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Re: following on from today's discussion
On Monday 21 August 2006 18:20, Jay Goodman Tamboli wrote:
> (moving back to or-talk)
> On 2006.08.21, at 13:06, Robert Hogan wrote:
> > On Sunday 20 August 2006 23:19, Chris Palmer wrote:
> >> Jay Goodman Tamboli writes:
> >>> Is it true that your traffic is more likely to be eavesdropped upon?
> >> We can only speculate. End-to-end encryption...
> > It's not a matter of speculation. Using Tor expands the number of
> > potential
> > eavesdroppers by at least the number of exit nodes in the Tor network.
> While it's true the number of potential eavesdroppers across all
> connections increases that much, the number of potential
> eavesdroppers for any one connection or at any single time would seem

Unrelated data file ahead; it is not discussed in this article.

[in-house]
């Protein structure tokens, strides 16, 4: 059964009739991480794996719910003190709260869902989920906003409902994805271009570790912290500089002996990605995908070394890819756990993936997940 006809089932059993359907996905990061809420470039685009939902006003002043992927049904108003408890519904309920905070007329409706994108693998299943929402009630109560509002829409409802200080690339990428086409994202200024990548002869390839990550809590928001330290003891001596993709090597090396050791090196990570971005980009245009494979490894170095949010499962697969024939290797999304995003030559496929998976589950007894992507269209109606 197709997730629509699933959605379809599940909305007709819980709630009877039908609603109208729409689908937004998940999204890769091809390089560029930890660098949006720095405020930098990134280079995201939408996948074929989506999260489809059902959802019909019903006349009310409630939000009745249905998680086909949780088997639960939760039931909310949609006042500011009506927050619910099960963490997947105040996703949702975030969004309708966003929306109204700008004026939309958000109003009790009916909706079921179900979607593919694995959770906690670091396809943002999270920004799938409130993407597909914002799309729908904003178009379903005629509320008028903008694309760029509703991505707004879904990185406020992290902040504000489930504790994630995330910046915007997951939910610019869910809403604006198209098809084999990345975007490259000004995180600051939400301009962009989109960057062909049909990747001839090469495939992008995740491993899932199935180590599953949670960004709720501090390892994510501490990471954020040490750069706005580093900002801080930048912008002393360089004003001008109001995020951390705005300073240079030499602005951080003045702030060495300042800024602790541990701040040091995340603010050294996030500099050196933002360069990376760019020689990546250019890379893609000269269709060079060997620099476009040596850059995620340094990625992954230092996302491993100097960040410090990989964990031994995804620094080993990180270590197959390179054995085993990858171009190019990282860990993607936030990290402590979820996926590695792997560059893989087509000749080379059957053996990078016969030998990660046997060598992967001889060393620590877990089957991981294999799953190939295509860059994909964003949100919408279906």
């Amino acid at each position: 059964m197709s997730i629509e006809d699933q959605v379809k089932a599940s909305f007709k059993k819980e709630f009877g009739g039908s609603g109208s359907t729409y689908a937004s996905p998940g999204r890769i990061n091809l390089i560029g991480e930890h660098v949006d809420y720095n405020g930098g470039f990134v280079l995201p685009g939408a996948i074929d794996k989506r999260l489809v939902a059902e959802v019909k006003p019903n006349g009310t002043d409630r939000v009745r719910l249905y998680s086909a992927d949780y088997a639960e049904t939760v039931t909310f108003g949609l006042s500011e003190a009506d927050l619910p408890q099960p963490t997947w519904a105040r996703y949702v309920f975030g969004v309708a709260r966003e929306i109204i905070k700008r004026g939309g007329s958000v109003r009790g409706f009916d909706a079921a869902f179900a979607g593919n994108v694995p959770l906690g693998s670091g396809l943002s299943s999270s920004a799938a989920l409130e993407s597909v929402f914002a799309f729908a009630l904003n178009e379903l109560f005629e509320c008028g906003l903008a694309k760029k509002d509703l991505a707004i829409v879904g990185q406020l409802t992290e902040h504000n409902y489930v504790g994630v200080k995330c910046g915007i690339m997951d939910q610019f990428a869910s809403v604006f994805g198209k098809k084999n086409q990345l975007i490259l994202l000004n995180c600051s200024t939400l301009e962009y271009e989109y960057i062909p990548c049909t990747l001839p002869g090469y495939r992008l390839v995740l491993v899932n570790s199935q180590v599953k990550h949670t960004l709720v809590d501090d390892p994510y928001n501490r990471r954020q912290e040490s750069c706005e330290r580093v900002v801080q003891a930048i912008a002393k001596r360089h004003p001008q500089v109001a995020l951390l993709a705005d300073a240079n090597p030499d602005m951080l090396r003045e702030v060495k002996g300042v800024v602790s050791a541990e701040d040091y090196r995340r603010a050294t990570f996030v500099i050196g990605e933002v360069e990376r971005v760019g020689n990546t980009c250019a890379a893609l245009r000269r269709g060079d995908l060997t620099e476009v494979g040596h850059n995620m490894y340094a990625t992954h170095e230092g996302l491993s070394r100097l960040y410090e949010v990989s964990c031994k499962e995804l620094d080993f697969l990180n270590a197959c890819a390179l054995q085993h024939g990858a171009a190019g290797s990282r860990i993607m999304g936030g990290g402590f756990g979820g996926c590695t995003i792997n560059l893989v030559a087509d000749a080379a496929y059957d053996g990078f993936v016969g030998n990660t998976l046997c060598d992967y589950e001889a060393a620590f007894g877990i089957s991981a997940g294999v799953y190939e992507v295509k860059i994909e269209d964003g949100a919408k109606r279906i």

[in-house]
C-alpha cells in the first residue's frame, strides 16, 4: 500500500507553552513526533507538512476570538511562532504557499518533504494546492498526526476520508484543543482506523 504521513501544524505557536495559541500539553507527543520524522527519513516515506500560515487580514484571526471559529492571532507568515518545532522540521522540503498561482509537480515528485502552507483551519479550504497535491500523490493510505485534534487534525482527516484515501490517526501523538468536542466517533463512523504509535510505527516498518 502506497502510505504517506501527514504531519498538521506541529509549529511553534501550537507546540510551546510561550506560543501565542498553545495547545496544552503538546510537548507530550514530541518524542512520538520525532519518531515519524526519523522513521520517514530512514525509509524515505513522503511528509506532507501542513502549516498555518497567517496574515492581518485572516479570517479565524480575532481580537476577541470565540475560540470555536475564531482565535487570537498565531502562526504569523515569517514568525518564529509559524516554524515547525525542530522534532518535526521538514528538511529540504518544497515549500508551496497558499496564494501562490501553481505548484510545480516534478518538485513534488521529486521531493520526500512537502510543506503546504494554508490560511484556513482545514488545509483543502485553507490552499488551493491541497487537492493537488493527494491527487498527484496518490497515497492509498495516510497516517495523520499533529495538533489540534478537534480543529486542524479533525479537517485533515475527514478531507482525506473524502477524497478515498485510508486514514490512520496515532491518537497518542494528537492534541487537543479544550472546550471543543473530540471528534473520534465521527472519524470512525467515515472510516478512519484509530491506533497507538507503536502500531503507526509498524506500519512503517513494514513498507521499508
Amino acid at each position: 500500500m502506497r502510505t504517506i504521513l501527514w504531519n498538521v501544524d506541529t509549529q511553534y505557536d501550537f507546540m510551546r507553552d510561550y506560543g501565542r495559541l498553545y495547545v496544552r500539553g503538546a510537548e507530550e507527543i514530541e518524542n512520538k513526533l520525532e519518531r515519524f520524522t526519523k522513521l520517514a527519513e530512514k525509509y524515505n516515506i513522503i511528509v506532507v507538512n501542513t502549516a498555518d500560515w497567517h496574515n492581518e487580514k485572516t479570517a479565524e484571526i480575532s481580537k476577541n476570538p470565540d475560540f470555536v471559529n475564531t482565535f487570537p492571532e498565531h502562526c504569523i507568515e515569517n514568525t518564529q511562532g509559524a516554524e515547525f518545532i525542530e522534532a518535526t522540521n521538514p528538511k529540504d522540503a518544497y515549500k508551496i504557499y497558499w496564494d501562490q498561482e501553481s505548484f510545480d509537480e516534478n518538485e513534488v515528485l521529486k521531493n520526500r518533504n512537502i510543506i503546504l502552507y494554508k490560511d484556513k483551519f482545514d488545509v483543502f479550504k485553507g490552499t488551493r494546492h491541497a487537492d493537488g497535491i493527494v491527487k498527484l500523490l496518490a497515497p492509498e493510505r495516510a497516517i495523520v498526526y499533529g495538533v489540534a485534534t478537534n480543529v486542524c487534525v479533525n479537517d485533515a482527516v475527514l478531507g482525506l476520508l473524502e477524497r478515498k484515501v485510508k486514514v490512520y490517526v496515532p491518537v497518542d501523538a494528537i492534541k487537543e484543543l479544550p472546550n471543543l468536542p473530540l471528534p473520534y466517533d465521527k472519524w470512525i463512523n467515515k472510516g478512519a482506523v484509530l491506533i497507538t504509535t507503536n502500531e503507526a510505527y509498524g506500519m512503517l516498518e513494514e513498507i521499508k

> to increase only a little. That is, without Tor you have your ISP and
> whatever computers are between it and your destination, and with Tor
> you have the exit node operator, his ISP, and whatever computers are
> between it and your destination. Whether the exit node operator is
> likely to eavesdrop is, I think, speculation.
That's correct - the activities of individual exit node operators is purely in
the realms of speculation.
But what is not speculation is that some of them are eavesdropping.
'Among other things, Tor is a handy tool for harvesting random
username/password pairs.' I believe that's a true statement. And that's why I
think Tor traffic is more likely to be eavesdropped upon: because it is as
much a hacking tool for scriptkiddies as it is an anonymity network client
for everyone else.
That's my only point really. Tor has a specific layer of exposure that is
easily accessible to anyone who is interested in it. That is not true of
KlamAV - An Anti-Virus Manager for KDE - http://www.klamav.net
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